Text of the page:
Where could we go from here?

As well as the above suggestion, the following could be explored:

  • Look into charities and organizations that use traveling for compassionate ends, such as Angel MedFlight, Mercy Ships, and Missionary Aviation Fellowship; or to fulfill the wishes of very sick children (Make a Wish, Starlight Foundation).
  • Explore Christian concern for the environment in relation to transportation choices, such as wise stewardship of God’s creation in regard to sustainability, pollution, etc.
  • Study Christian pilgrimages (modern and past) and biblical pilgrimage festivals.
  • In addition to taking the usual field trips (museums, libraries, etc.), plan a trip using a few forms of transportation for serving others. For example, take a bus or train to travel to sing at a nursing home, or pick up elderly people and take them shopping at Christmas.
  • Look for other curriculum units that focus on fulfilling our own needs, and consider how you could adapt them to a service emphasis.

Digging deeper

The Bible states that Jesus gave up everything and came in human form as a servant (Philippians 2:7 ). Jesus said that he had come not to be served, but to serve and to give his life a ransom for many (Mark 10:45). Servants were the hired hands and slaves of Jesus’s time. Jesus took the word slave and gave it a new and radical meaning. He took a word that described a person of lesser status under the authority of others, and redefined it in terms of leadership and greatness. He washed his disciples’ feet and expected his followers to be willing to act similarly (John 13:14-15). Jesus made it clear that in the kingdom of God, those who are greatest are those who serve God and others.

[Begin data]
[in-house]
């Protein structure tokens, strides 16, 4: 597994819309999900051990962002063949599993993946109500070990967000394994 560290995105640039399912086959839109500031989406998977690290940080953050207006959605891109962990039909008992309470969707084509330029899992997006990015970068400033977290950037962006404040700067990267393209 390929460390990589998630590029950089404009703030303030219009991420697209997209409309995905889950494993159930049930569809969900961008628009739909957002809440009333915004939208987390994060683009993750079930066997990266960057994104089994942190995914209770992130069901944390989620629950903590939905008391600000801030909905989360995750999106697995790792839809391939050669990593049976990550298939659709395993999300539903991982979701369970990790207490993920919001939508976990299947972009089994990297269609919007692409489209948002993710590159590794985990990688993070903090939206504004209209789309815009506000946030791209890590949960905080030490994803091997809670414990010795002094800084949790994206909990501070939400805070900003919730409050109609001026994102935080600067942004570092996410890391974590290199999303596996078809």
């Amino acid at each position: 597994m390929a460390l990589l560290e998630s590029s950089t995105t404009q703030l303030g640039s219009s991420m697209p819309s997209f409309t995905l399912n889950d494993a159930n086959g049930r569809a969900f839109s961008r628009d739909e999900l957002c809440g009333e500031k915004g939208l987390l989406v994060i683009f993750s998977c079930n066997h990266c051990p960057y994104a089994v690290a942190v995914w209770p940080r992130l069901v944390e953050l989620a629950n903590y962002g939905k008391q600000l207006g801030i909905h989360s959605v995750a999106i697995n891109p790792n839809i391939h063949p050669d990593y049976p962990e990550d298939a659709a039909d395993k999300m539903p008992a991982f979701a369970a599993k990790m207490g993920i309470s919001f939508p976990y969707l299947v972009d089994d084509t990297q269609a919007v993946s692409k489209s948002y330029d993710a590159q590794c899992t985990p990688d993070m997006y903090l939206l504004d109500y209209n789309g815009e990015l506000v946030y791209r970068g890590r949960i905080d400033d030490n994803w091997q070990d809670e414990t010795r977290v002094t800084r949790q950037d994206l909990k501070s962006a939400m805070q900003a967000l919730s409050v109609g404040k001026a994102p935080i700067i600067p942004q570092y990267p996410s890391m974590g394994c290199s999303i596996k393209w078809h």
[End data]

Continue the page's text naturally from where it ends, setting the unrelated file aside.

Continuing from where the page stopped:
The duty is now emphasized of serving God in the world, in every position in life. Abraham Kuyper

For Christians, giving is in response to God’s giving of himself in Jesus. Giving and receiving are essential parts of Christian community life and part of serving the wider community (1 Peter 4:10). The Bible describes this as sowing: putting time, love, skill, effort, and money into others. In turn, people reap what they sow. It is not a rigid equation, but those who sow love are more likely to reap it (2 Corinthians 9:6-7). Service should distinguish the Christian way of life at work, in the home, and in relationships.

Our society looks for freedom and happiness in wealth, fame, and power. The Bible sees it in giving and serving others. One Episcopalian prayer describes the service of God as “perfect freedom.” Those words, cui servire, regnare est translate as “to serve is to reign.” To serve God and others is the highest honor; it is what we were created for.

One thing I know: the only ones among you who will be really happy are those who will have sought and found how to serve. Albert Schweitzer